MASS OF THANKSGIVING FOR THE BEATIFICATION OF
BLESSED CARDINAL JOHN HENRY NEWMAN
Speaking Notes of
Most Rev. Diarmuid Martin
Archbishop of Dublin, Primate of Ireland
Newman University Church, Dublin, 24th September 2010
We gather to give thanks to God for the Beatification last Sunday of Cardinal John Henry Newman and to remember his special link with Ireland, with Dublin and with this Church in particular.
Cardinal Paul Cullen’s choice of Newman as Rector of the Catholic University of Ireland was indeed an inspired choice, and while the University was not a great success as an institution Newman’s reflection on education, written in part in Ireland and around the project of his University, has made and hopefully will continue to make a vital contribution to reflection on education in Ireland for years to come. Indeed his reflections are particularly timely as we reflect on education policy for the Ireland for the future.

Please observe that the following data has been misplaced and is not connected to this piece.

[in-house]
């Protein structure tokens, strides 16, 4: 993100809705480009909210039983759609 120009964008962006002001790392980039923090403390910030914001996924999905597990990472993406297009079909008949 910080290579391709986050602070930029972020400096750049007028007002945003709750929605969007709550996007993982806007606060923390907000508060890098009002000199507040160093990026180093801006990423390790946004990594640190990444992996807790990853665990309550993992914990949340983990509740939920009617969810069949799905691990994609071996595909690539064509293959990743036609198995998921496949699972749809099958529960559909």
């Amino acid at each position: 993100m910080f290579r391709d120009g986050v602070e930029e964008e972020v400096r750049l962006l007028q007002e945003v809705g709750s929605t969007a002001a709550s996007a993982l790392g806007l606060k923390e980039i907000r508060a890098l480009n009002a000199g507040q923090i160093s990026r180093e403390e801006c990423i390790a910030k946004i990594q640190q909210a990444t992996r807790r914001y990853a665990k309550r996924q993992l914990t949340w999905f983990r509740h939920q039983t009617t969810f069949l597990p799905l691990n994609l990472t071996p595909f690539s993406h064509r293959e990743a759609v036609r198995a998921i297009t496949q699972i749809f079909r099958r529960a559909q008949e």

We gather in this Church which is an extraordinary icon of the memory of the presence and activity of Newman in Dublin, his true relic in Dublin. He personally chose the architect of this Church and followed in detail its design and construction. An attractive booklet on the history of the Church, written by the current Administrator, Fr Ciaran O’Carroll, is available this evening to those interested.
We gather then in this unique atmosphere of Newman’s own Church. You cannot understand the project of the Catholic University of Ireland without understanding this Church. I dare to go a step further: you cannot understand Newman’s universally acclaimed idea of the idea of a university without understanding this Church and what it signified for Newman.